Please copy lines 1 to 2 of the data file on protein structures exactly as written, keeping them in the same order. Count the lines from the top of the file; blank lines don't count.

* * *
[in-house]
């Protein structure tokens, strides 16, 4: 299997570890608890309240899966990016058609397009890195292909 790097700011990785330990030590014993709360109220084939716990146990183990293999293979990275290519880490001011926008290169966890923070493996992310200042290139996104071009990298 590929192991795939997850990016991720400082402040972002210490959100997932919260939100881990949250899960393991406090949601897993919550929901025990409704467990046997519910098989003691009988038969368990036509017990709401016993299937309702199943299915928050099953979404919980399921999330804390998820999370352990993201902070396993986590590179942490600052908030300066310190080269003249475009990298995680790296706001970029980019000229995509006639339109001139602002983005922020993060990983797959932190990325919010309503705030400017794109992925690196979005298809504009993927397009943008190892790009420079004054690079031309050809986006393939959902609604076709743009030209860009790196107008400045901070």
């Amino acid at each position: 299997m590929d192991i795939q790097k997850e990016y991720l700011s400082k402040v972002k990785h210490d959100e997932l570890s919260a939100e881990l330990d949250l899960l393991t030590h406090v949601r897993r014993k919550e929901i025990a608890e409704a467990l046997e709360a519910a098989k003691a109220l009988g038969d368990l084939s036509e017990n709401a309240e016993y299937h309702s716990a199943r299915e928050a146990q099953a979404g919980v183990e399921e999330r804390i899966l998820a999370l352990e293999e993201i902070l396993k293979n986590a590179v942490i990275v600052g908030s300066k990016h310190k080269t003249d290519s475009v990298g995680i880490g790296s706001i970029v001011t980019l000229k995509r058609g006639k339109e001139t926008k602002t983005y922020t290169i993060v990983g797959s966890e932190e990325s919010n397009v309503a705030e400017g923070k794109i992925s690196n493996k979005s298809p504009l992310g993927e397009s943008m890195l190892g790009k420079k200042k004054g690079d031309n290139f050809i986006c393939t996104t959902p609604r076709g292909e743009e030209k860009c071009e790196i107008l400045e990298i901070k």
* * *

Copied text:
[in-house]
């Protein structure tokens, strides 16, 4: 299997570890608890309240899966990016058609397009890195292909 790097700011990785330990030590014993709360109220084939716990146990183990293999293979990275290519880490001011926008290169966890923070493996992310200042290139996104071009990298 590929192991795939997850990016991720400082402040972002210490959100997932919260939100881990949250899960393991406090949601897993919550929901025990409704467990046997519910098989003691009988038969368990036509017990709401016993299937309702199943299915928050099953979404919980399921999330804390998820999370352990993201902070396993986590590179942490600052908030300066310190080269003249475009990298995680790296706001970029980019000229995509006639339109001139602002983005922020993060990983797959932190990325919010309503705030400017794109992925690196979005298809504009993927397009943008190892790009420079004054690079031309050809986006393939959902609604076709743009030209860009790196107008400045901070």